Leprosy is one of the oldest diseases known to mankind, passing through generations up to modern days and spreading much fear and revulsion in its’ wake. For centuries people believed that Leprosy had the ability to ‘melt away’ the body parts of the affected person. Since they did not have a permanent cure at the time, patients who were diagnosed with leprosy were forced to spend their entire lives in isolation. Even though much has changed during the past few decades regarding the treatment for leprosy, some of the stigma it has carried through centuries still linger. This has negatively affected the spread of awareness about the condition as well, preventing people from seeking treatment and even talking about it.
This week’s the Health Capsule consulted Dr. Januka Galahitiyawa, Consultant Dermatologist, to increase awareness about leprosy among our readers.
Spread of leprosy
“Leprosy is a chronic infection caused by a bacteria called Mycobacterium leprae”, explains Dr. Galahitiyawa, further adding that it can affect the skin and nerves mainly, and in rare instances, the internal organs too.
Leprosy is spread through air, through inhalation of aerosols containing the disease. But unlike a common cough or cold, it does not spread through contact of a patient for a short duration of time. Rather, you have to have prolonged contact with patients. If your immune system is strong, you can live with an untreated leprosy patient for years, yet not have the disease at all. It has a long incubation period varying from 2 to 30 years.
Leprosy is not a single disease entity, but a spectrum of disease presentations. At the lower end of the spectrum is tuberculoid leprosy;where patients present with just a skin patch with or without sensory loss. At the other end of the spectrum is the lepromatous leprosy, which is the much feared presentation with disfigurations. Many of the patients presenting with leprosy have symptoms which put them in between these two extremities of presentations, where we name as borderline tuberculoid or borderline lepromatous.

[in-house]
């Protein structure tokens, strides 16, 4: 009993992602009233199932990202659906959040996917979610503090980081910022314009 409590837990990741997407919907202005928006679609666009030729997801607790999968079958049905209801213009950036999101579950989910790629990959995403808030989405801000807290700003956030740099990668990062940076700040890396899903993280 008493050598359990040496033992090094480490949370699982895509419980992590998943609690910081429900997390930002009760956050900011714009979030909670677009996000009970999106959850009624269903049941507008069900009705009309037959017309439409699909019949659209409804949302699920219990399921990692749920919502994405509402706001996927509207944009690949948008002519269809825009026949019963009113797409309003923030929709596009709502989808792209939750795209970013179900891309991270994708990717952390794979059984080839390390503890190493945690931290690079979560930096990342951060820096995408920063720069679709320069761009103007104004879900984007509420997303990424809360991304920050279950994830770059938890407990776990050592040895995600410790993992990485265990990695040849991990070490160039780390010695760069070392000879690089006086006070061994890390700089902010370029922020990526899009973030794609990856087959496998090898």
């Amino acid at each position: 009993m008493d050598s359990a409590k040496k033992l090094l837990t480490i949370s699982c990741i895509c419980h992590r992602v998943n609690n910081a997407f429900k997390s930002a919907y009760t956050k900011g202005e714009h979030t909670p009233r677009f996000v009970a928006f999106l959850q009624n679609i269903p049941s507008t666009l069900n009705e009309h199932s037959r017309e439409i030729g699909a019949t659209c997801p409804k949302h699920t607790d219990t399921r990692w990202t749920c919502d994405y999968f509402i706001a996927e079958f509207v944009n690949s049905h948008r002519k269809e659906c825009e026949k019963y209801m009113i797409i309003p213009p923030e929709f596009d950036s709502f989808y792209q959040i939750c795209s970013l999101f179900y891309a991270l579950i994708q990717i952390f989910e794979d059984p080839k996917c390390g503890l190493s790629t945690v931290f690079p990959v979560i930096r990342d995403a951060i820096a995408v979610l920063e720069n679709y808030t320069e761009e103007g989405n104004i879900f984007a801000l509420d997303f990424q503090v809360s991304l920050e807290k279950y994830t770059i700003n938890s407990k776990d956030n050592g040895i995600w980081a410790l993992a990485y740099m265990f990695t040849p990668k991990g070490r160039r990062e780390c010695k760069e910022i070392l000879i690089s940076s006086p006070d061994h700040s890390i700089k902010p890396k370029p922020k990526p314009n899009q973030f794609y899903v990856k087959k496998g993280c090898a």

Tuberculoid leprosy which is the less severe form of the presentation usually occurs in people who have relatively stronger immune systems when compared to other patients having leprosy. They usually present with a skin patch which is lighter in colour than the surrounding skin or of a coppery colour, sometimes with reduced or complete loss of sensations in that area. On examination one may find that they may also have thickened nerves. They have less bacteria in their bodies when compared with patients with lepromatous leprosy, and are therefore less likely to spread the disease.
Lepromatous leprosy is the most severe presentation of leprosy and can present with many patches, nodules, loss of sensation in peripheries, numbness as well as disfigurement of the face and ears, and loss of eye brows. They are more common in people with very weak immune systems, and have a larger number of bacteria in their bodies. Therefore they are more likely to spread the disease to the others.
In cases where the infection has persisted for longer periods of time, patients can present with blindness, non healing wounds in hands and feet and rarely, there can be damage to internal organs like kidneys and in men, damage to the testicles. But with early detection and treatment, the number of patients who are having advanced disease has dropped considerably, reassures the doctor.
Some exposed to more risk